In Crime and Punishment, Dostoevsky’s aspiring criminal Rodion Romanovich Raskolnikov tests his theory that the world exists only to serve the needs of a few exceptional men, to lift them to great heights and achievements. Raskolnikov convinces himself that laws apply only to average men, and not to those of his own intelligence and willpower:
[The extraordinary men] all transgress the law; they are destroyers or disposed to destruction according to their capacities...[I]f such a one is forced for the sake of his idea to step over a corpse or wade through blood, he can, I maintain, find within himself, in his conscience, a sanction for wading through blood...
To test his extraordinary man theory, Raskolnikov plans to murder a pawnbroker, presumably to use her money for good purposes. I won’t spoil the results of his experiment. But this narcissistic attitude, this sense of being above others and excepted from all rules and laws, seems to be universal among real criminals, leading me to think back to this character often.
The "right to crime"
White collar criminals, as mentioned in a past post, exhibit narcissism in spades. Warning signs of workplace violence, according to the study discussed, include a sense of entitlement and egocentric behavior. These offenders believe they are entitled to commit fraud, and feel victimized when challenged - much in the way that one teenage armed robber interviewed by psychologist Stanton Samenow believed he was the only real victim of his crime, since he was the one incarcerated.
The criminal act itself can betray a narcissistic perspective. Take the case of Thomas Lagenbach, a VP in a prestigious software company, charged with stealing discounts on Lego sets at Target stores by switching the barcodes on boxes. He not only resold sets on eBay at full price, but assembled many and put them on display in his own home. They would have served as visual reminders of successful burglaries, trophies in plain sight. Police found bags of bar codes at his home and in his car. It may seem remarkable that someone in a position with so much to lose would flaunt his crime so carelessly, not even bothering to take simple steps to avoid detection.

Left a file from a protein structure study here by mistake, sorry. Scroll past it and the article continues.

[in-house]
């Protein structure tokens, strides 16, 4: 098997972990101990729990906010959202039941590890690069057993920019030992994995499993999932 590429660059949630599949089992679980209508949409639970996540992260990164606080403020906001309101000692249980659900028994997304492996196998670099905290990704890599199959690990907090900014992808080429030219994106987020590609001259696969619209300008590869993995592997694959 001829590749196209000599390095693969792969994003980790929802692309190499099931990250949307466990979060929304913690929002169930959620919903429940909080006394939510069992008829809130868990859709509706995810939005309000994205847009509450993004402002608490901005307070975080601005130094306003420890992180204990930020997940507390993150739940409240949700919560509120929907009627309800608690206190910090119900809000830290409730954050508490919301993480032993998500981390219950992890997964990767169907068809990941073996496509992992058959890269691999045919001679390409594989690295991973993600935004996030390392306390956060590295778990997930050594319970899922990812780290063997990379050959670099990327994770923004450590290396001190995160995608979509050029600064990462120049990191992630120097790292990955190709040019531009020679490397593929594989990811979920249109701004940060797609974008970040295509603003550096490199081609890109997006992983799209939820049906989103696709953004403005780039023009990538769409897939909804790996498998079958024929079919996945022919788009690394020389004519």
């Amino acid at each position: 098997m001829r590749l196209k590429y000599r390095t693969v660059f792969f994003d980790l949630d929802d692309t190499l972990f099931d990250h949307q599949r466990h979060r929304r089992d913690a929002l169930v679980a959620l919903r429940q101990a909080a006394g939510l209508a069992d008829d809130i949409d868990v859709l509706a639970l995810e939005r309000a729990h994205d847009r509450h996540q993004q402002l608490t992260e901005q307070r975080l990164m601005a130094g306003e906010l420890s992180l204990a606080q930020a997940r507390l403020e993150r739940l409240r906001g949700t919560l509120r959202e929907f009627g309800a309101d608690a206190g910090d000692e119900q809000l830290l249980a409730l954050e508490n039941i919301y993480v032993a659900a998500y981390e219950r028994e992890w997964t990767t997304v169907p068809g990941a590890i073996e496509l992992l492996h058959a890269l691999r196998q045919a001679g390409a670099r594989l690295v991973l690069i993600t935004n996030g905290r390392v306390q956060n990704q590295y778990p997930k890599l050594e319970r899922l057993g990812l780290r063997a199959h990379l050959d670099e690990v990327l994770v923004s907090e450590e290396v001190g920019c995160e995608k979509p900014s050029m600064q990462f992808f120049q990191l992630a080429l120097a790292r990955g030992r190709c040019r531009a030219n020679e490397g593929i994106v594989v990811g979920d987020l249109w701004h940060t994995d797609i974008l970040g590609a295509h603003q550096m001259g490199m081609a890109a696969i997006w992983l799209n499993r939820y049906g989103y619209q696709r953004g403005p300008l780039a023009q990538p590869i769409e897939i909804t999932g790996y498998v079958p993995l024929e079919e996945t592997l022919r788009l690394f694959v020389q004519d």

From breaking rules to breaking laws
The conveniences of technology, in addition to making life easier for law abiding folks, have made it easier to commit crime and for educated criminals in positions of trust to believe they are untouchable. This bar code scam serves as a good example. Stores are only able to catch offenders by carefully comparing inventory with sales and reviewing surveillance tape. The criminal, on the other hand, can go through checkout and leave the store with a receipt for his stolen merchandise.
But the other angle to this story is that with easy crime comes easy excuses. Many people, not exclusively criminals, suffer from some degree of narcissism. They may simply like to be the center of attention, or they may break small rules to prove their special status. But in most cases to break a law means to cause harm to another person, which goes beyond attention-seeking.
There are at least two ways, however, in which a person with feelings of entitlement and superiority could potentially cross this line. The first is to deny that real harm was caused, and in cases of property crime this is an easy rationalization for offenders to make. Crimes against businesses may create even more emotional distance from the act of theft, since no single individual appears to be harmed by it.
A second is, frankly, to be a sadist as well as a narcissist. The desire to control someone physically, to compel them to act in a certain way, leads to many forms of violent crime - from spousal abuse, to rape and murder. This worship of violence turns pain inflicted on others and their submission into an affirmation of the criminal’s power. Violent criminals don't evade the harm they cause, but derive pleasure from it.
Given the widespread assumption that crime is an attempt to overcome poverty or some form of injustice, it’s a wonder that crime persists in the face of its total failure to do those things. And there are many cases, such as with this Lego thief, in which there is no apparent injustice that the crime is aimed at overcoming. Instead the crime just appears to be an irrational escape, an act of pure self-destruction.
Alternatively, if you consider that crime persists because it often succeeds at acquiring something for the criminal, then your focus shifts. And one thing it acquires is a delusional state of freedom from morality, Raskolnikov's "right to crime", which is freedom from accountability not only for his behavior towards others, but from the accountability of acting in his own interests.
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